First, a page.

Film Weekend

I saw three movies this weekend, ranging from mass-consumption thriller to ponderous drama. On Saturday I met up with my girl and one of her friends and saw The DaVinci Code. It was a great movie, but I enjoyed the experience of reading the book more. The book was a very good thriller that made you want to go research the subject matter afterwords. I love books that do that to you. The movie was a very good thriller but it glossed over a lot of the finer points of the book. And it left out the librarian, which is a travesty. Great use of special effects by Ron Howard.

There was one thing about the movie that didn’t work for me, but it wasn’t the fault of anyone involved in the production itself. It was the main character, Robert Langdon. There was one great scene where he and Sir Leigh Teabing and arguing about interpretations of history that was fantastic. It reminded me of hundreds of academic arguments that I’ve been in or been witness to. But other than that, Langdon is really a non-character. There’s just nothing in that character to get really interested in.

If you liked The DaVinci code, read Eco’s Foucault’s Pendulum. It’s a much better treatment of a lot of the same subject matter.

That night, we saw Good Night and Good Luck, the story of Edward R. Murrow’s duel with Senator Joe McCarthy. I’d been meaning to see it for a while. I knew a little bit about Senator McCarthy’s crusade to root out Communists, but I didn’t know much about Murrow’s role in the matter. Excellent movie, and very timely. It made the argument that those who govern or persuade through fear usually do so at the expense of the truth. And again, the movie made me want to research the historical period it was set in.

Finally, last night, I watched Capote. This was another movie that I’d been wanting to see for a while, and again I was only vaguely familiar with the subject matter. It’s the story of Truman Capote and his friends as he researches and writes his novel In Cold Blood. I’ve never read any Capote and I didn’t know much about him. The movie presents him as a genius narcissist. I kept waiting for Harper Lee to slap him. Throughout the movie, Philip Seymour Hoffman’s Capote character manages to make every conversation he’s involved in about him. Whether he’s talking to a man who’s murdered a family of four or interviewing the teenage girl who found the victims, the conversation becomes about how painful and unfair Capote’s life was. It was really impressive to watch.

So, that was my movie-watching weekend. Not enough knitting to even mention here, and if I don’t chug some coffee and get my butt out the door I’m going to be late for work.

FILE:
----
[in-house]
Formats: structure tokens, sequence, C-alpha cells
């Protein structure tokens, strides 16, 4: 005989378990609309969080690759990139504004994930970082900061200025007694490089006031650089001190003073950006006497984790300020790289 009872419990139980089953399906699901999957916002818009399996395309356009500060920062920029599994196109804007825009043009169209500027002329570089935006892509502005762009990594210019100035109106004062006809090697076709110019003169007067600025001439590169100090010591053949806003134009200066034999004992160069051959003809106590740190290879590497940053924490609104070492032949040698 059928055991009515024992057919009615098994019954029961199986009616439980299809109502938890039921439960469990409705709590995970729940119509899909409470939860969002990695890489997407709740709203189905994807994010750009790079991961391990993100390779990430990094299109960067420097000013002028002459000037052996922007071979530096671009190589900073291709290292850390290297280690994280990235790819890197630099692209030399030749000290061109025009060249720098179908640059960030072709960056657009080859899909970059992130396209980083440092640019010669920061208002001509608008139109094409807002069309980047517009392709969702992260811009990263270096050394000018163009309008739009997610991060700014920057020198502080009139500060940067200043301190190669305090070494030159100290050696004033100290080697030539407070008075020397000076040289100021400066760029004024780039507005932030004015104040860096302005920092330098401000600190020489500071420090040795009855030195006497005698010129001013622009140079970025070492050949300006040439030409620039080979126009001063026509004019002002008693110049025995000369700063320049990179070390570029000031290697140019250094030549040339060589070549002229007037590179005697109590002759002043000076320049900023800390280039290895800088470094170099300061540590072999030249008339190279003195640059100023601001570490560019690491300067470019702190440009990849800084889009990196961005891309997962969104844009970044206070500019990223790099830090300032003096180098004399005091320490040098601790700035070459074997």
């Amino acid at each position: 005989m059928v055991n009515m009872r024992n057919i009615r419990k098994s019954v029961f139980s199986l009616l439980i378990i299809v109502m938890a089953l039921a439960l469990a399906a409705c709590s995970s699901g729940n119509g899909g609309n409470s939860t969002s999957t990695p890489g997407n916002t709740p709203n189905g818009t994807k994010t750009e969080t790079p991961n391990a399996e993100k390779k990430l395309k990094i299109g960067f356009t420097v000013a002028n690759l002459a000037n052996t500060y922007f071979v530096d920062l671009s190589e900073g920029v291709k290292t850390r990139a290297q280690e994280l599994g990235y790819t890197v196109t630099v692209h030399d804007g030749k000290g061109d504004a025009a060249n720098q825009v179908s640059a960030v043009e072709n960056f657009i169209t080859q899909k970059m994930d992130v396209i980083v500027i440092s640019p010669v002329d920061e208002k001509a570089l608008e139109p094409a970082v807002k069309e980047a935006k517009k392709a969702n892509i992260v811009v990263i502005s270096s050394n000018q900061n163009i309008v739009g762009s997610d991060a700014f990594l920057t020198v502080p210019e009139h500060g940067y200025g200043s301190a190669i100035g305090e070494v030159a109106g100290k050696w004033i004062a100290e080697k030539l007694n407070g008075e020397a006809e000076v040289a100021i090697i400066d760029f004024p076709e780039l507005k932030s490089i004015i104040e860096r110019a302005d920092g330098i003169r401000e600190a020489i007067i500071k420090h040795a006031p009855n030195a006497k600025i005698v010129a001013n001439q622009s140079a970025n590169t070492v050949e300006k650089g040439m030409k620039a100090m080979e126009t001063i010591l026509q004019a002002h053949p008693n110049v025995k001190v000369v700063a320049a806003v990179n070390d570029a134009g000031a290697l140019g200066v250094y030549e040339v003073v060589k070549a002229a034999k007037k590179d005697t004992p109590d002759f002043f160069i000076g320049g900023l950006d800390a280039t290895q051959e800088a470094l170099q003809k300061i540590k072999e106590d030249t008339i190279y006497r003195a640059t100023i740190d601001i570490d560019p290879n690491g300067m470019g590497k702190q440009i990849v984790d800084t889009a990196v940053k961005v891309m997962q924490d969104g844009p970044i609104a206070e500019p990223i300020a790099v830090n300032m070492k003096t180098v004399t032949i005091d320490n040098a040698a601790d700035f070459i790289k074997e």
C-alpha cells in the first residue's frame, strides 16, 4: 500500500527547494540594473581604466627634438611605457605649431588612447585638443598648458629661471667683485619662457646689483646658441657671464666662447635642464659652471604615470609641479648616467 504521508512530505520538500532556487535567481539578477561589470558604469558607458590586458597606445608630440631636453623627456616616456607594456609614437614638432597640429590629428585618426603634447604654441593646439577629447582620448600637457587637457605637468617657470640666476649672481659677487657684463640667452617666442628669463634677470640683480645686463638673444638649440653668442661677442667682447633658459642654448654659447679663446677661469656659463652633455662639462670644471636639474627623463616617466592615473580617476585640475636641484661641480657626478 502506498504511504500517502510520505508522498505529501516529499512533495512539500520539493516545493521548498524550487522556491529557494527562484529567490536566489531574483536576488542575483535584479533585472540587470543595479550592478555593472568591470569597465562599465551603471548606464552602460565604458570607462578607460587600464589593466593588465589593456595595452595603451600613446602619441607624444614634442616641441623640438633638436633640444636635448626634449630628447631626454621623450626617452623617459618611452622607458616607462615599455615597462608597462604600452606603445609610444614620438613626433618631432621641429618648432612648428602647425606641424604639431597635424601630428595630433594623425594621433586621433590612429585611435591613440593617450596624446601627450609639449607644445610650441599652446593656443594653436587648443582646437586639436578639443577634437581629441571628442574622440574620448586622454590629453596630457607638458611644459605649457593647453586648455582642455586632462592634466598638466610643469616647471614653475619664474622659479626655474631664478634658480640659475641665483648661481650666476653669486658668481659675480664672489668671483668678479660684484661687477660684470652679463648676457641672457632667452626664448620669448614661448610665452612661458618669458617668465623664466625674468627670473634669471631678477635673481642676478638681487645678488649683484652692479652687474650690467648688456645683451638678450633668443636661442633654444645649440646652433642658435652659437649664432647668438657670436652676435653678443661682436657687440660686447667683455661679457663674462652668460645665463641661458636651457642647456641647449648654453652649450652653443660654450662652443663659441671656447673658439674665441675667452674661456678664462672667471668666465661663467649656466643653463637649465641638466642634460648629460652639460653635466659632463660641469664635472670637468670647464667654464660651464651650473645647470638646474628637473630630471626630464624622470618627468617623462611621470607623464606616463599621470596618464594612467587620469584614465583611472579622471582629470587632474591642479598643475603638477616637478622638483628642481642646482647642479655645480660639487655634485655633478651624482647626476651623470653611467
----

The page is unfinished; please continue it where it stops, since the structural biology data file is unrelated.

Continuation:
No Responses to “Film Weekend”

  1. Doctor What Says:

    I strongly recommend the movie “Breakfast at Tiffany’s.”

    Ciao!

  2. Matt Says:

    If you enjoyed reading the Da Vinci Code, you really should read his other books…
    Angels & Demons was very similar but I think a better book overall. Digital Fortress was simply amazing (but then I’m a serious math geek)
    Deception point was a good book to read on a long flight…not great, but still pretty good.
    I haven’t had a chance to see the movie yet but it seemed like a good job in casting Audrey Tatou and Paul Bettany…

  3. Kaetchen Says:

    Please god say that you didn’t just compare Foucault’s Pendulum to The DaVinci Code. ‘Cause if you’re serious, I’ll have to fly out there and kick your ass. If I can see between the tears, that is.

    Umberto Eco is a genius, if one whose recent books (Baudolino, The Mysterious Flame of Queen Loanna) need better editing. Dan Brown is a hack.

  4. Administrator Says:

    Kaetchen,

    Well, they do cover a lot of the same territory. In that sense, they’re absolutely comparable.

    But you’re right, Eco writes on a level that Brown doesn’t even attempt. Foucault’s Pendulum is right up there with Nabokov’s Pale Fire on my list of most fascinating literature ever written.

  5. KatherineOfItAll Says:

    The librarian should NEVER be left out, no matter the movie or book. Everyone is always in need of a good librarian.

  6. pippy Says:

    Haven’t seen the DaVinci Code or read the book, as anything with that much hype around it tends to make me want to avoid it. But gosh, I loved Capote!
    And am desperately in love with Philip Seymour Hoffman. He’s such a bear.
    Am torn over the DaVinci Code because I love Audrey Tautou sooo much. Did you see Amelie? She’s adorable.

  7. Aarlene Says:

    IF I see DaVinci Code it will be for Audrey Tautou, I too adore her. Amelie is great and so is A Very Long Engagement–sad & funny.
    I’m heartily sick of DaVinci Code…all the science & discovery shows that I usually watch are now all about the DaVinci Code. Today at the checkout at the Market Basket there was something touting the DaVinci Code Diet—WTF?!
    I saw In Cold Blood on late night tv when I was a kid and it creeped me out bad.

  8. michelle Says:

    Oh, David. No.

    http://www.newyorker.com/critics/cinema/?060529crci_cinema

  9. Kaetchen Says:

    Oh my word, that review is hysterical.

  10. Administrator Says:

    I’m going to have to look up some more of Anthony Lane’s writing – that’s one of the best literary bitchslaps I’ve seen in a while.

    But, as I said in an e-mail to Michelle, it’s a little unfair to criticize the novel’s wording when doing a review of the movie.

    Still —

    We get a flashback to the [Nicene Council], and I must say that, though I have recited the Nicene Creed throughout my adult life, I never realized that it was originally formulated in the middle of a Beastie Boys concert.

    Ouch.

  11. Kaetchen Says:

    To play fair, it must be said that Lane doesn’t care for many modern films. (Then again, neither do I.)